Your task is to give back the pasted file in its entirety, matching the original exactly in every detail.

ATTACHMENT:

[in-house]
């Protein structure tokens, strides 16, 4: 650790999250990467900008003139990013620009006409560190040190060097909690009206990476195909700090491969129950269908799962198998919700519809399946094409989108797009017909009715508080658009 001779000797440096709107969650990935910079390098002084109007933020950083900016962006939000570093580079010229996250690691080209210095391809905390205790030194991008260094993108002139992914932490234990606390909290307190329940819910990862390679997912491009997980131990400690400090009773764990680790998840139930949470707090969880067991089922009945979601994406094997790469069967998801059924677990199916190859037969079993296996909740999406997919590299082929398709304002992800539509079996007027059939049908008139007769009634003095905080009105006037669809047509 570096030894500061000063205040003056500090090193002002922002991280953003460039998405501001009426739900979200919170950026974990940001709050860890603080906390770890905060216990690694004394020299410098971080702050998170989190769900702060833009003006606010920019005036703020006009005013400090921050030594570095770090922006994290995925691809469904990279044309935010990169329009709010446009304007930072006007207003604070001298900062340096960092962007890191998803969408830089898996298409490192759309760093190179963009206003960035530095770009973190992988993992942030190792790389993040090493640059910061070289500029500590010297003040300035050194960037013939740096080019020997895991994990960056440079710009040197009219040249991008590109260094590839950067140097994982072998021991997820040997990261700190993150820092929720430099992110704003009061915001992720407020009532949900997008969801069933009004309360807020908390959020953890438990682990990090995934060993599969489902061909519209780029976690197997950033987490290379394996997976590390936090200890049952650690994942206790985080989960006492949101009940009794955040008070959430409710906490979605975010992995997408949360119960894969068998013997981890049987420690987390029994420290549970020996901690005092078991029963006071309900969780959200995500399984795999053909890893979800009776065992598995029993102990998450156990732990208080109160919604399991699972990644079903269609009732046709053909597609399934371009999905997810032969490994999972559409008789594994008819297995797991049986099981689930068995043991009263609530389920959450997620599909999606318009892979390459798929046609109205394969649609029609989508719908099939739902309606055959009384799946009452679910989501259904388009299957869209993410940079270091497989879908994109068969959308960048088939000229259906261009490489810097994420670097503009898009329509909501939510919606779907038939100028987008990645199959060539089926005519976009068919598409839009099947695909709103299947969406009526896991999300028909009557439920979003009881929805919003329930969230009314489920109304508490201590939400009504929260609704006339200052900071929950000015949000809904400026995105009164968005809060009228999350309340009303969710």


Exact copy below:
[in-house]
């Protein structure tokens, strides 16, 4: 650790999250990467900008003139990013620009006409560190040190060097909690009206990476195909700090491969129950269908799962198998919700519809399946094409989108797009017909009715508080658009 001779000797440096709107969650990935910079390098002084109007933020950083900016962006939000570093580079010229996250690691080209210095391809905390205790030194991008260094993108002139992914932490234990606390909290307190329940819910990862390679997912491009997980131990400690400090009773764990680790998840139930949470707090969880067991089922009945979601994406094997790469069967998801059924677990199916190859037969079993296996909740999406997919590299082929398709304002992800539509079996007027059939049908008139007769009634003095905080009105006037669809047509 570096030894500061000063205040003056500090090193002002922002991280953003460039998405501001009426739900979200919170950026974990940001709050860890603080906390770890905060216990690694004394020299410098971080702050998170989190769900702060833009003006606010920019005036703020006009005013400090921050030594570095770090922006994290995925691809469904990279044309935010990169329009709010446009304007930072006007207003604070001298900062340096960092962007890191998803969408830089898996298409490192759309760093190179963009206003960035530095770009973190992988993992942030190792790389993040090493640059910061070289500029500590010297003040300035050194960037013939740096080019020997895991994990960056440079710009040197009219040249991008590109260094590839950067140097994982072998021991997820040997990261700190993150820092929720430099992110704003009061915001992720407020009532949900997008969801069933009004309360807020908390959020953890438990682990990090995934060993599969489902061909519209780029976690197997950033987490290379394996997976590390936090200890049952650690994942206790985080989960006492949101009940009794955040008070959430409710906490979605975010992995997408949360119960894969068998013997981890049987420690987390029994420290549970020996901690005092078991029963006071309900969780959200995500399984795999053909890893979800009776065992598995029993102990998450156990732990208080109160919604399991699972990644079903269609009732046709053909597609399934371009999905997810032969490994999972559409008789594994008819297995797991049986099981689930068995043991009263609530389920959450997620599909999606318009892979390459798929046609109205394969649609029609989508719908099939739902309606055959009384799946009452679910989501259904388009299957869209993410940079270091497989879908994109068969959308960048088939000229259906261009490489810097994420670097503009898009329509909501939510919606779907038939100028987008990645199959060539089926005519976009068919598409839009099947695909709103299947969406009526896991999300028909009557439920979003009881929805919003329930969230009314489920109304508490201590939400009504929260609704006339200052900071929950000015949000809904400026995105009164968005809060009228999350309340009303969710």